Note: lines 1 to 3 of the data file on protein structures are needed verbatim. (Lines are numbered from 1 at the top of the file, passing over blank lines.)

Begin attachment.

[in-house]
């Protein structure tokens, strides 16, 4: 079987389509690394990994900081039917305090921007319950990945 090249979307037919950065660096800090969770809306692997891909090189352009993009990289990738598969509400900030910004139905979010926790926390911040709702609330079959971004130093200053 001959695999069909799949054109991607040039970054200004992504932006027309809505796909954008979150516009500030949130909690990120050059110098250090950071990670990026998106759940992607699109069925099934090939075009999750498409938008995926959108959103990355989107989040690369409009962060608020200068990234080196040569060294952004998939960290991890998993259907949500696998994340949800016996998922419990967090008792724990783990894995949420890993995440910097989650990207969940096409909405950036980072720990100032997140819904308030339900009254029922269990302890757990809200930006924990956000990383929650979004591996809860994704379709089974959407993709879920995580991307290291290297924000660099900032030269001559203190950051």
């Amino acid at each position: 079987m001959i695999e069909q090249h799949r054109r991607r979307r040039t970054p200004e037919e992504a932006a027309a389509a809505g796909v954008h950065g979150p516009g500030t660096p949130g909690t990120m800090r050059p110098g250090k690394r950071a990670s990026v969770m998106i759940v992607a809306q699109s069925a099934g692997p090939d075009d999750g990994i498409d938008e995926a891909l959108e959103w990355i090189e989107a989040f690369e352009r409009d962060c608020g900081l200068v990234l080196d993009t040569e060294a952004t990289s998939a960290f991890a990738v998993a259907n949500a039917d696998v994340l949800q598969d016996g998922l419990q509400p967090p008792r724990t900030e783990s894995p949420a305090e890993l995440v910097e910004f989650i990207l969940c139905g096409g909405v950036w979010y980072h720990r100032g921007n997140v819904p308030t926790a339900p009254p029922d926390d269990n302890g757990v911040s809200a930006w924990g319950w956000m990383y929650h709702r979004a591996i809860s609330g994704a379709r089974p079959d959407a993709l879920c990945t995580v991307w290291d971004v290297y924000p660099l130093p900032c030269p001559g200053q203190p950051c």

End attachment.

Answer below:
[in-house]
């Protein structure tokens, strides 16, 4: 079987389509690394990994900081039917305090921007319950990945 090249979307037919950065660096800090969770809306692997891909090189352009993009990289990738598969509400900030910004139905979010926790926390911040709702609330079959971004130093200053 001959695999069909799949054109991607040039970054200004992504932006027309809505796909954008979150516009500030949130909690990120050059110098250090950071990670990026998106759940992607699109069925099934090939075009999750498409938008995926959108959103990355989107989040690369409009962060608020200068990234080196040569060294952004998939960290991890998993259907949500696998994340949800016996998922419990967090008792724990783990894995949420890993995440910097989650990207969940096409909405950036980072720990100032997140819904308030339900009254029922269990302890757990809200930006924990956000990383929650979004591996809860994704379709089974959407993709879920995580991307290291290297924000660099900032030269001559203190950051």
């Amino acid at each position: 079987m001959i695999e069909q090249h799949r054109r991607r979307r040039t970054p200004e037919e992504a932006a027309a389509a809505g796909v954008h950065g979150p516009g500030t660096p949130g909690t990120m800090r050059p110098g250090k690394r950071a990670s990026v969770m998106i759940v992607a809306q699109s069925a099934g692997p090939d075009d999750g990994i498409d938008e995926a891909l959108e959103w990355i090189e989107a989040f690369e352009r409009d962060c608020g900081l200068v990234l080196d993009t040569e060294a952004t990289s998939a960290f991890a990738v998993a259907n949500a039917d696998v994340l949800q598969d016996g998922l419990q509400p967090p008792r724990t900030e783990s894995p949420a305090e890993l995440v910097e910004f989650i990207l969940c139905g096409g909405v950036w979010y980072h720990r100032g921007n997140v819904p308030t926790a339900p009254p029922d926390d269990n302890g757990v911040s809200a930006w924990g319950w956000m990383y929650h709702r979004a591996i809860s609330g994704a379709r089974p079959d959407a993709l879920c990945t995580v991307w290291d971004v290297y924000p660099l130093p900032c030269p001559g200053q203190p950051c």